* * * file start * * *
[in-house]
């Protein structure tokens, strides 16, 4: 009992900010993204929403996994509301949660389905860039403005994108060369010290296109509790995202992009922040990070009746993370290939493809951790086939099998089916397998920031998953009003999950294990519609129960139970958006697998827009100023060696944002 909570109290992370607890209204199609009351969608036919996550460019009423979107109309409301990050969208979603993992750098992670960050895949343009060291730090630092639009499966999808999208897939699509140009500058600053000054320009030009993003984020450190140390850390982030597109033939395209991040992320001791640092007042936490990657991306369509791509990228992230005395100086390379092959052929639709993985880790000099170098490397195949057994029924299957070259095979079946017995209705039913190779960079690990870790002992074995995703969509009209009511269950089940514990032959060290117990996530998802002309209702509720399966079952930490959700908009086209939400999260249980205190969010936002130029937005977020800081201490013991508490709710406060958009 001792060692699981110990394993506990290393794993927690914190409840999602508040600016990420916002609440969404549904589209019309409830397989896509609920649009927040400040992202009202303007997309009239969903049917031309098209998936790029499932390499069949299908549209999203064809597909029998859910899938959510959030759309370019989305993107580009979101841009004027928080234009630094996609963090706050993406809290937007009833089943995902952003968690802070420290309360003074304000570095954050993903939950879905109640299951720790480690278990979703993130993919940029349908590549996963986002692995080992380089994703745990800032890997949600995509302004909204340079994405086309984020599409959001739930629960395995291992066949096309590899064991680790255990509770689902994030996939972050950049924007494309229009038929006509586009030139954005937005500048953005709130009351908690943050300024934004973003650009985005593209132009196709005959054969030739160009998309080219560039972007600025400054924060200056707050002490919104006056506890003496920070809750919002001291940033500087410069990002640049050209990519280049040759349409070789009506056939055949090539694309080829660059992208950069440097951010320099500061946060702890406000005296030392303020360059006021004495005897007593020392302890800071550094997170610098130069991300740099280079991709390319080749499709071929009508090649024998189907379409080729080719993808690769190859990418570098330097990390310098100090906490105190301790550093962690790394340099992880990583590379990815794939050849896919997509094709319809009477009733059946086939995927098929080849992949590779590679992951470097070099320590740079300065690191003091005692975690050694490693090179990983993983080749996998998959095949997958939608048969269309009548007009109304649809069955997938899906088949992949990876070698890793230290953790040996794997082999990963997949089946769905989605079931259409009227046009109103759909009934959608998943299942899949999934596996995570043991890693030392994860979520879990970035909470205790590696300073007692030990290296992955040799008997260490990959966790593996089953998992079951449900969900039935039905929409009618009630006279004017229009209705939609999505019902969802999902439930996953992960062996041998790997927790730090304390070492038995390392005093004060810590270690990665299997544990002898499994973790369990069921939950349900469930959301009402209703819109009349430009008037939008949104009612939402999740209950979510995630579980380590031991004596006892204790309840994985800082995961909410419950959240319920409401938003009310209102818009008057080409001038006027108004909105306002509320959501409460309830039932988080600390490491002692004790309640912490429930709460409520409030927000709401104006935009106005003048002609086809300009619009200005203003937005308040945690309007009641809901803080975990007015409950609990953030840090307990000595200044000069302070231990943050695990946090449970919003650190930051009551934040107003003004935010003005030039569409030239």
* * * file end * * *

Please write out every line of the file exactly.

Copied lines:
[in-house]
């Protein structure tokens, strides 16, 4: 009992900010993204929403996994509301949660389905860039403005994108060369010290296109509790995202992009922040990070009746993370290939493809951790086939099998089916397998920031998953009003999950294990519609129960139970958006697998827009100023060696944002 909570109290992370607890209204199609009351969608036919996550460019009423979107109309409301990050969208979603993992750098992670960050895949343009060291730090630092639009499966999808999208897939699509140009500058600053000054320009030009993003984020450190140390850390982030597109033939395209991040992320001791640092007042936490990657991306369509791509990228992230005395100086390379092959052929639709993985880790000099170098490397195949057994029924299957070259095979079946017995209705039913190779960079690990870790002992074995995703969509009209009511269950089940514990032959060290117990996530998802002309209702509720399966079952930490959700908009086209939400999260249980205190969010936002130029937005977020800081201490013991508490709710406060958009 001792060692699981110990394993506990290393794993927690914190409840999602508040600016990420916002609440969404549904589209019309409830397989896509609920649009927040400040992202009202303007997309009239969903049917031309098209998936790029499932390499069949299908549209999203064809597909029998859910899938959510959030759309370019989305993107580009979101841009004027928080234009630094996609963090706050993406809290937007009833089943995902952003968690802070420290309360003074304000570095954050993903939950879905109640299951720790480690278990979703993130993919940029349908590549996963986002692995080992380089994703745990800032890997949600995509302004909204340079994405086309984020599409959001739930629960395995291992066949096309590899064991680790255990509770689902994030996939972050950049924007494309229009038929006509586009030139954005937005500048953005709130009351908690943050300024934004973003650009985005593209132009196709005959054969030739160009998309080219560039972007600025400054924060200056707050002490919104006056506890003496920070809750919002001291940033500087410069990002640049050209990519280049040759349409070789009506056939055949090539694309080829660059992208950069440097951010320099500061946060702890406000005296030392303020360059006021004495005897007593020392302890800071550094997170610098130069991300740099280079991709390319080749499709071929009508090649024998189907379409080729080719993808690769190859990418570098330097990390310098100090906490105190301790550093962690790394340099992880990583590379990815794939050849896919997509094709319809009477009733059946086939995927098929080849992949590779590679992951470097070099320590740079300065690191003091005692975690050694490693090179990983993983080749996998998959095949997958939608048969269309009548007009109304649809069955997938899906088949992949990876070698890793230290953790040996794997082999990963997949089946769905989605079931259409009227046009109103759909009934959608998943299942899949999934596996995570043991890693030392994860979520879990970035909470205790590696300073007692030990290296992955040799008997260490990959966790593996089953998992079951449900969900039935039905929409009618009630006279004017229009209705939609999505019902969802999902439930996953992960062996041998790997927790730090304390070492038995390392005093004060810590270690990665299997544990002898499994973790369990069921939950349900469930959301009402209703819109009349430009008037939008949104009612939402999740209950979510995630579980380590031991004596006892204790309840994985800082995961909410419950959240319920409401938003009310209102818009008057080409001038006027108004909105306002509320959501409460309830039932988080600390490491002692004790309640912490429930709460409520409030927000709401104006935009106005003048002609086809300009619009200005203003937005308040945690309007009641809901803080975990007015409950609990953030840090307990000595200044000069302070231990943050695990946090449970919003650190930051009551934040107003003004935010003005030039569409030239």